NTSB Identification: IAD02FA043.
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Accident occurred Friday, April 12, 2002 in OXFORD, CT
Probable Cause Approval Date: 04/08/2003
Aircraft: Piper PA-34-200T, registration: N82284
Injuries: 1 Fatal.
NTSB investigators either traveled in support of this investigation or conducted a significant amount of investigative work without any travel, and used data obtained from various sources to prepare this aircraft accident report.
After obtaining weather information, the pilot departed on a long cross country flight at night in instrument meteorological conditions. Approximately 2 hours after departure, the pilot was vectored by air traffic control (ATC) to intercept the localizer for the ILS RWY 36 approach at his destination airport. The pilot acknowledged that he had intercepted the localizer, and was cleared for the approach. Subsequently, ATC terminated radar services and approved a change in radio frequency. The pilot acknowledged the instructions, and there were no further communications with him. Data extracted from a handheld GPS unit revealed that during the last 4 minutes of the flight, the airplane made a series of left and right hand turns in the vicinity of the localizer course as it descended towards the airport. However, it was never established on the localizer course. The last recorded position calculated by the GPS occurred at 2118, was at an altitude of 779 feet msl, about 2,000 feet southeast of runway 36. The published decision altitude for the approach was 972 feet msl. A witness said that the airplane flew very low over her home, and sounded like "a motorcycle going full throttle...at a steady constant rate." Another witness said that the airplane flew over his home about 40-50 feet above the trees with the engines "running correctly." He then observed the airplane's landing lights illuminate the tree tops, then the woods, before it collided with terrain. Weather at the time of the accident included wind from 200 degrees at 6 knots gusting to 15 knots, visibility 2 statute miles, ceiling 300 feet overcast, temperature 52 degrees F, and dewpoint 51 degrees F.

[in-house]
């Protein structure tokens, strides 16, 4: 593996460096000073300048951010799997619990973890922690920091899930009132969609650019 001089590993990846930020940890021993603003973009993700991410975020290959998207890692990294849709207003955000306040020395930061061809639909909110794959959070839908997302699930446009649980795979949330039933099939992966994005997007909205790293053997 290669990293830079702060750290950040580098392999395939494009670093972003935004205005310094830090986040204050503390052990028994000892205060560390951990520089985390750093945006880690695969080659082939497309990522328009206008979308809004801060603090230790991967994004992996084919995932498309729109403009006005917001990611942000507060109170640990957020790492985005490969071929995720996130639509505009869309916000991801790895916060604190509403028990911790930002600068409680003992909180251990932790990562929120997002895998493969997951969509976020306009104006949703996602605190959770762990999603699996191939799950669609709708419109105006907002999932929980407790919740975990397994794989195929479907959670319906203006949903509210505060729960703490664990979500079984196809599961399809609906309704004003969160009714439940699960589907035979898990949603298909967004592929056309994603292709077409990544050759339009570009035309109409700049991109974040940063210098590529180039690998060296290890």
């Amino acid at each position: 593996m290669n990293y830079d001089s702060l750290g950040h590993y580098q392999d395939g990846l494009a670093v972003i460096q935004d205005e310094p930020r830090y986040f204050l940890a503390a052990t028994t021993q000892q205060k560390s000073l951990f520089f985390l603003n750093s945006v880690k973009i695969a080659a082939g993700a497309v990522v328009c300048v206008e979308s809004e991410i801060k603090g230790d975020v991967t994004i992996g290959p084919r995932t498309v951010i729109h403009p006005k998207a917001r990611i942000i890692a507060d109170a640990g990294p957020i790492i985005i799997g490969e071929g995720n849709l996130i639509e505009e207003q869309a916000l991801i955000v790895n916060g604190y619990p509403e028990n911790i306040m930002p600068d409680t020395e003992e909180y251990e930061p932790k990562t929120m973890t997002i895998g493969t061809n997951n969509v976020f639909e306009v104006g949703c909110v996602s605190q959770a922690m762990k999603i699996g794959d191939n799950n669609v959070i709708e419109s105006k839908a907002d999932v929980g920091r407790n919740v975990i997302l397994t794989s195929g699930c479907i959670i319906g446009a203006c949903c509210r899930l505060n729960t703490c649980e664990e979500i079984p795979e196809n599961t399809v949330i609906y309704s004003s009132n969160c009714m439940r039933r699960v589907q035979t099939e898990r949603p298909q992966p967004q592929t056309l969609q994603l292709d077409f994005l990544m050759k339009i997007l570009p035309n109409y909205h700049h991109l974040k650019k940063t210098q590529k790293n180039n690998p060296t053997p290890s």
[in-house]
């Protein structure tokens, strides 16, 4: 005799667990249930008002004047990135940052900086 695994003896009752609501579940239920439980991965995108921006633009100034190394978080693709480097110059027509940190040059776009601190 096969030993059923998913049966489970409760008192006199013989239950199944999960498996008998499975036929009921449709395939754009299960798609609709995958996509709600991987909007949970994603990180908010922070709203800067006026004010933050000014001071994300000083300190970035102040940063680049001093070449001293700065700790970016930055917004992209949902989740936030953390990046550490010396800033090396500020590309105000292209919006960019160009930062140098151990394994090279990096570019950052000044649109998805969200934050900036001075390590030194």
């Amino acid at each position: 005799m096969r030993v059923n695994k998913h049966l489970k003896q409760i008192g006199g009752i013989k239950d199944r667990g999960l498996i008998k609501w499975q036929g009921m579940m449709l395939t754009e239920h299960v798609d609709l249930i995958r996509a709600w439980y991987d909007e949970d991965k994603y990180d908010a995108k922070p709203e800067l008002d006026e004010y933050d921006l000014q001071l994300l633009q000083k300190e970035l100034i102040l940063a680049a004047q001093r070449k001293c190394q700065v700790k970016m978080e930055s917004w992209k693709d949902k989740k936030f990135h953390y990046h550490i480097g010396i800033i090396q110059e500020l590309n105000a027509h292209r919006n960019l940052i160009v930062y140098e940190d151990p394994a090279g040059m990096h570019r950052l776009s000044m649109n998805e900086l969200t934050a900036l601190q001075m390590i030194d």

The National Transportation Safety Board determines the probable cause(s) of this accident to be: The pilot's failure to follow the published instrument approach procedure. Factors were the night and low ceiling conditions. Full narrative available
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